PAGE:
• continuously improve  technical and organisational security measures to reflect the state of the art, including conducting stress and security tests;  
  • the prohibition to use the transmitted data for purposes other than those specified in the contract; and  
  • the acceptance of audits carried out by the customer. 

Typically, the provider will contractually commit to certain technical cyber and data security measures. Outsourcing agreements primarily address the encryption of data in transit and data at rest. Typically, the parties agree on key performance indicators (KPIs) against which performance can be measured and reviewed. Repeated failure to meet KPIs is often agreed to be grounds for termination. 

If the technology or outsourcing is a cloud-based solution, the general remarks on contractual terms and conditions still apply. However, depending on the specific contract, additional details regarding data security and the place of processing will be required. 

Transfer of Operations 

According to Article 1 (a) of Council Directive 2001/23/EC, transfer of operations (Betriebsübergang) means any transfer of an undertaking, business, or part of an undertaking or business to another owner as a result of a legal transfer or merger. In any case, the above directive requires that an economic entity is being transferred, whereby this economic entity retains its identity, meaning an organised grouping of resources which has the objective of pursuing an economic activity, whether or not that activity is central or ancillary. 

For the assessment, whether a transfer of operations has taken place, the following characteristics shall be considered. 

  • Is the transferred entity to be qualified as an economic entity? 
  • Did the new owner continue the previous (or a similar) business activity following the transfer? 
  • Has a takeover of assets, significant employees or customers taken place? 

In order for a transfer of entity to be qualified as a legally relevant transfer of operations, all characteristics shall be assessed individually as well as in their entirety. However, it is not required that all of those are fulfilled simultaneously; it is sufficient that a certain intensity and density threshold is exceeded. This should be assessed in each case individually.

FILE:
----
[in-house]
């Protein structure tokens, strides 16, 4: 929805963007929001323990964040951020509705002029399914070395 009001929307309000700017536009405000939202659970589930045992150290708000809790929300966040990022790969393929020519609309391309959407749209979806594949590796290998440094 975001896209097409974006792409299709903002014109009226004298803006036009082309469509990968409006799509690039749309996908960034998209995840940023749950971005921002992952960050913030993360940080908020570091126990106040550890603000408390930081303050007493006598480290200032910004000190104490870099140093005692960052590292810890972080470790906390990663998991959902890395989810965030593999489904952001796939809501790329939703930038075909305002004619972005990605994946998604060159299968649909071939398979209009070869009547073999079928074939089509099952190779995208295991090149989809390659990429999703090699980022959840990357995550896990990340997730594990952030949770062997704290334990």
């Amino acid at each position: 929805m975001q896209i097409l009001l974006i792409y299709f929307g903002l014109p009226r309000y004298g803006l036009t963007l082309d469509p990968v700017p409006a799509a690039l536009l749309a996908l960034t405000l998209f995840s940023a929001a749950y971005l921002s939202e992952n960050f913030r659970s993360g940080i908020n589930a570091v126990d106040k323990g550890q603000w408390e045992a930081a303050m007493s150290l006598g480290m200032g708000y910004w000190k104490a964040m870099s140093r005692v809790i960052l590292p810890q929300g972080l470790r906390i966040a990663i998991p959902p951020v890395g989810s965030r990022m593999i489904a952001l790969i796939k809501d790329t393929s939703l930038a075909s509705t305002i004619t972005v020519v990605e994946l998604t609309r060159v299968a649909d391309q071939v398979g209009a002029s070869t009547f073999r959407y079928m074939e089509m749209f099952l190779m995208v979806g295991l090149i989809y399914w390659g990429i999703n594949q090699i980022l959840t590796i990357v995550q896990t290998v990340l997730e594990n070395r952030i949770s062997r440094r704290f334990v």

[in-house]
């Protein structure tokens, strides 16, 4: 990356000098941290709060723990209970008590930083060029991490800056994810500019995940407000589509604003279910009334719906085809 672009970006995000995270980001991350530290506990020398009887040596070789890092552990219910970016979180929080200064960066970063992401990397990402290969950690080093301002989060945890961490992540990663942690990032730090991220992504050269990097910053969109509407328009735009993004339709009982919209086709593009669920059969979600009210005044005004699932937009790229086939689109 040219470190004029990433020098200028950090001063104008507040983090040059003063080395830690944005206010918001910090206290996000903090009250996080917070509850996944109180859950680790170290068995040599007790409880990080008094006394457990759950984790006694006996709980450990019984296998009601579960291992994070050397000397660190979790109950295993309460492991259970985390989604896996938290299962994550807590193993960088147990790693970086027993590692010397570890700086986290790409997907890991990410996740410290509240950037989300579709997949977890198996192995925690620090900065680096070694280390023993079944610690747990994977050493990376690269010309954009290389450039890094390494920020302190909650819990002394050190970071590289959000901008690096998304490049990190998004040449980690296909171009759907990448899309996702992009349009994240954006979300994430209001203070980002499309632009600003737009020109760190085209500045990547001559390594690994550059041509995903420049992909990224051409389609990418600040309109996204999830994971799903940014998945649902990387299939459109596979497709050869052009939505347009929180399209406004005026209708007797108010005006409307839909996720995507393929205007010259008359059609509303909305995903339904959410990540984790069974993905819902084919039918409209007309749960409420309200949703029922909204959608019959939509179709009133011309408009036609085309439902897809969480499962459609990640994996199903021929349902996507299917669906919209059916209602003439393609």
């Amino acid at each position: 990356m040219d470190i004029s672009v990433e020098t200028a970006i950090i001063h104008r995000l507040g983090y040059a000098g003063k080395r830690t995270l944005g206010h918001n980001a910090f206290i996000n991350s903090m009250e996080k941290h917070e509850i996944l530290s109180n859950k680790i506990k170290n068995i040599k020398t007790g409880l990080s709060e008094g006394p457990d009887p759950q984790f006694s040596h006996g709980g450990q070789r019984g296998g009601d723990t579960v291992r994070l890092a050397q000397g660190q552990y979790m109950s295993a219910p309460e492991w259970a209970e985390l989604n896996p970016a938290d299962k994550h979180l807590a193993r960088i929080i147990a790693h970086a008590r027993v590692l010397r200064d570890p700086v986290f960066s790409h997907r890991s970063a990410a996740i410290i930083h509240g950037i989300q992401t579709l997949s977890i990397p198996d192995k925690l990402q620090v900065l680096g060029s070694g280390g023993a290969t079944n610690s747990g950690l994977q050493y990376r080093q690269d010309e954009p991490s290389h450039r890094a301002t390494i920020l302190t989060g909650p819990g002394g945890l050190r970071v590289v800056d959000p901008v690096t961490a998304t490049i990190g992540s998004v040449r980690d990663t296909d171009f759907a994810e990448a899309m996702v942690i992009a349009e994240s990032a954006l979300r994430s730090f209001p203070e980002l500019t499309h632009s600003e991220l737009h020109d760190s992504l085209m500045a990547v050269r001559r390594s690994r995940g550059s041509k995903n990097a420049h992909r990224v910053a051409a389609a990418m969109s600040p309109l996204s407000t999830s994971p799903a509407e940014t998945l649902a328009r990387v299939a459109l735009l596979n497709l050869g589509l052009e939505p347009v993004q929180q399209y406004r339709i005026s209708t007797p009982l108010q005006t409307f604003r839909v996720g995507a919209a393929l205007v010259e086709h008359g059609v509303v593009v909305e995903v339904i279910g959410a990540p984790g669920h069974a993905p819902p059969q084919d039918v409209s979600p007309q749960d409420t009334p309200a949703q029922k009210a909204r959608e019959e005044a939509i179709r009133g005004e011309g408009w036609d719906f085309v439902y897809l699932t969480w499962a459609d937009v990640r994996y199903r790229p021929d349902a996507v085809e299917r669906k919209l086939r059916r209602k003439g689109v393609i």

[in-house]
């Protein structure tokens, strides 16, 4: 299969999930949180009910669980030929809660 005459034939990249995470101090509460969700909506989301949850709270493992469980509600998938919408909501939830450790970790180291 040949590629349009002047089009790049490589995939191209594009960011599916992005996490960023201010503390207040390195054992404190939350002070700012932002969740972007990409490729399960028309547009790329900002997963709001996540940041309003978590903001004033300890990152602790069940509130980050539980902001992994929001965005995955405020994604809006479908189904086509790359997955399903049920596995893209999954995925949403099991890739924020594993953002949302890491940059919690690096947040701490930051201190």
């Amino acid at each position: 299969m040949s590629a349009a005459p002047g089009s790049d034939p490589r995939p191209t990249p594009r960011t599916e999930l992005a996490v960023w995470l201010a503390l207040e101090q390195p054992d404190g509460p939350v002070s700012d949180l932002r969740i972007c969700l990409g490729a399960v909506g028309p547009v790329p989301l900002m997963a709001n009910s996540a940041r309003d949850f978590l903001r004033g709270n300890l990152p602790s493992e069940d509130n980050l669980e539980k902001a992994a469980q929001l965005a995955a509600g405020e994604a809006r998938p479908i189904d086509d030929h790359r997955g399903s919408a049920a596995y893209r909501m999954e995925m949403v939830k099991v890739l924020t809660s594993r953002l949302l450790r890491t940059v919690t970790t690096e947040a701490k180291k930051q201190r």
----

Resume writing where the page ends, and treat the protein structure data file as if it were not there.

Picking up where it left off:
As mentioned above, the entity at question must be transferred to a new owner. The legal grounds for the transfer or the conclusion of purchase agreements are equally irrelevant in this context as the ownership over the transferred assets. A new owner is to be considered, to whom the actual power of disposal over the entity in question and thus the essential employer functions have been transferred. The new owner shall thus have the actual power over the management and the organisation of the transferred entity. 

From a labour law perspective, a transfer of operations is to be considered completed when the responsibility (ie, power over the management and organisation) for the entity in question is transferred to the new owner, irrespective of the conclusion of the underlying legal transaction. Since the transfer is not linked to the underlying legal transaction, the actual circumstances of the individual case are decisive. Therefore, neither the transferor nor the transferee could agree on an alternate point in time by which the transfer should be completed. 

Legal Consequences 

As a general rule, in the case of a transfer of operations, the new owner shall take over as employer with all rights and obligations of the employment relationship existing at the time of such transfer. The employees, however, may object to such takeover within a month if the new owner refuses to take over the collective bargaining agreement protection (kollektivvertraglicher Bestandschutz) or the company pension commitments (betriebliche Pensionszusagen). As a result of such objection, the employment relationship of the objecting employee will remain with the transferor in its prior form.